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Brocklay is an ancient Norman name that arrived in England after the Norman Conquest of 1066. The Brocklay family lived in Essex. The name, however, derives from the family's former residence in Broc, in the area of Anjou, France. [1]CITATION[CLOSE]
The Norman People and Their Existing Descendants in the British Dominions and the United States Of America. Baltimore: Genealogical Publishing, 1975. Print. (ISBN 0-8063-0636-X)


Early Origins of the Brocklay family


The surname Brocklay was first found in Essex where Ralph Broc was granted lands in Colchester in 1119, and it is thought he was invited to England to support the need for industrialists and trades people. However, some of the family claim Great Oakley, Northampton as their ancient homestead. "Oakley Hall, the seat of Sir Arthur de Capell Broke, Bart., is a picturesque specimen of an old English manor-house. Sir Arthur is lord of the manor, and possesses a right of free warren, granted shortly after the Conquest. The collection of family deeds is one of the finest and most curious in the kingdom, and in beautiful preservation; the dates of some of them are not much later than William I.'s reign. " [2]CITATION[CLOSE]
Lewis, Samuel, A Topographical Dictionary of England. Institute of Historical Research, 1848, Print.

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Early History of the Brocklay family

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Early History of the Brocklay family


This web page shows only a small excerpt of our Brocklay research.
Another 280 words (20 lines of text) covering the years 1220, 1214, 1275, 1812, 1687 and 1755 are included under the topic Early Brocklay History in all our PDF Extended History products and printed products wherever possible.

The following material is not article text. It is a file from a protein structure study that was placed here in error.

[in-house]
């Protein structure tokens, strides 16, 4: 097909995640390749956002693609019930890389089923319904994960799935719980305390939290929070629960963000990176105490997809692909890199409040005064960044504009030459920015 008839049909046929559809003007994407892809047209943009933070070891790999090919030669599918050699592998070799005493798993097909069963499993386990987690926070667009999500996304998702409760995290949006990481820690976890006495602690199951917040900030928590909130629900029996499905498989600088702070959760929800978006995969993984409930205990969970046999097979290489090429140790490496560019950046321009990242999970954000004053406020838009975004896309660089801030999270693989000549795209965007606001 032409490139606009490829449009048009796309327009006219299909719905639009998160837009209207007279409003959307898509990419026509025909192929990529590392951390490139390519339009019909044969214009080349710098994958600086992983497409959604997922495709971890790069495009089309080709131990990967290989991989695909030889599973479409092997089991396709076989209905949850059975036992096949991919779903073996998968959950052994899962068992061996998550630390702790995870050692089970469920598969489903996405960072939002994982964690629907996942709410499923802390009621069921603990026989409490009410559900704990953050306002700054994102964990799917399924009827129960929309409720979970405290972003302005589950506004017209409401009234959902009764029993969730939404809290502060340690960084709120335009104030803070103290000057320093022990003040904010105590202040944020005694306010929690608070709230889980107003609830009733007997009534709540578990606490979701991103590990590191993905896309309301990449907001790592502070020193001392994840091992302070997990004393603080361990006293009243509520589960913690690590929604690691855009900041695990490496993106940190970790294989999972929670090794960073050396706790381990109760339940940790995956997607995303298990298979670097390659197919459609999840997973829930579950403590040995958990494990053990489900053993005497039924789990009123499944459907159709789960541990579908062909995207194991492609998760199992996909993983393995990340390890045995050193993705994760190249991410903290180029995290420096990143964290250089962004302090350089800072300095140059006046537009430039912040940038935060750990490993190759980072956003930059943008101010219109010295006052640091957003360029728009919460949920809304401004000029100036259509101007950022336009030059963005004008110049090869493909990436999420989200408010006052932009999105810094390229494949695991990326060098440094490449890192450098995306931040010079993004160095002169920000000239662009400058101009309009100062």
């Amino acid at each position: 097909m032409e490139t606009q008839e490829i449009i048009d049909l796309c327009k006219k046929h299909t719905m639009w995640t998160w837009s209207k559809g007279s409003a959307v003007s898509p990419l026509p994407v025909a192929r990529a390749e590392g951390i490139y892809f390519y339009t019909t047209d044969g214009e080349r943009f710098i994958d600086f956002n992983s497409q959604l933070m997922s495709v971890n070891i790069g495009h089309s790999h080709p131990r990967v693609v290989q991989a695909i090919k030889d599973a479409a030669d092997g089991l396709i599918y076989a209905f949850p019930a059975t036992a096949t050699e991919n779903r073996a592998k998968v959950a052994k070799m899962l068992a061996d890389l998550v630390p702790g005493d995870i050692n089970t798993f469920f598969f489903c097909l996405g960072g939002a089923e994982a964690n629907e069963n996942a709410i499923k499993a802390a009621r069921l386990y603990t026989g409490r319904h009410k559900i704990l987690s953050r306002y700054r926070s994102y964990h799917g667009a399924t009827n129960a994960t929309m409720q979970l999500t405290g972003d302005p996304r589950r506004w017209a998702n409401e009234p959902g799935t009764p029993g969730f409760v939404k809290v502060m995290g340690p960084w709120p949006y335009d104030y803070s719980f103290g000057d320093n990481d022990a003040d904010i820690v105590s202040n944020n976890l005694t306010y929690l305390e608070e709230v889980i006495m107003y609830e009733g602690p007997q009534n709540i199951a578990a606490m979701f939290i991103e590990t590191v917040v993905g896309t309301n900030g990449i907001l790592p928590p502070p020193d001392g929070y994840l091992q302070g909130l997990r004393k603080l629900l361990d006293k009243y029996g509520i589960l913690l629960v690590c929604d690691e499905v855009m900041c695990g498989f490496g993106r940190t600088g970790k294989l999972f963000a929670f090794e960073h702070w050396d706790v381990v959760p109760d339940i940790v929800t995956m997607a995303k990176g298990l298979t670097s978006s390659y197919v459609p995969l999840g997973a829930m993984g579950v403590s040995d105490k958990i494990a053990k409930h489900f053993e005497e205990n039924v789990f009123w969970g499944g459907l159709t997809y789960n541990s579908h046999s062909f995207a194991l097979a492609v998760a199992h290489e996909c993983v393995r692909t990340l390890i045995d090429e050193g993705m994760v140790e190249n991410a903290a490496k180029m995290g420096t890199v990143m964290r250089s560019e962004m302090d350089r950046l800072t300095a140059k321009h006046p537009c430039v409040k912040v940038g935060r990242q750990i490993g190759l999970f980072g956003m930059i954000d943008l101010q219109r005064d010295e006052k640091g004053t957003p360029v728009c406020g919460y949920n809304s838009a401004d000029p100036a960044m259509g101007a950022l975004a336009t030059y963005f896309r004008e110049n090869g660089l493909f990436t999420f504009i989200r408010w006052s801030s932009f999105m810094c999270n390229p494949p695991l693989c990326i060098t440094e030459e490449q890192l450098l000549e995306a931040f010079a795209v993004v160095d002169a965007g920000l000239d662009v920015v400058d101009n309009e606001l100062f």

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Brocklay Spelling Variations

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Brocklay Spelling Variations


Norman surnames are characterized by a multitude of spelling variations. The frequent changes in surnames are largely due to the fact that the Old and Middle English languages lacked definite spelling rules. The introduction of Norman French to England, as well as the official court languages of Latin and French, also had pronounced influences on the spelling of surnames. Since medieval scribes and church officials recorded names as they sounded, rather than adhering to any specific spelling rules, it was common to find the same individual referred to with different spellings. The name has been spelled Broc, Brock, Brocke, Brockes, Brocks, Brock, Brockx, Broch and many more.

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Early Notables of the Brocklay family (pre 1700)

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Early Notables of the Brocklay family (pre 1700)


More information is included under the topic Early Brocklay Notables in all our PDF Extended History products and printed products wherever possible.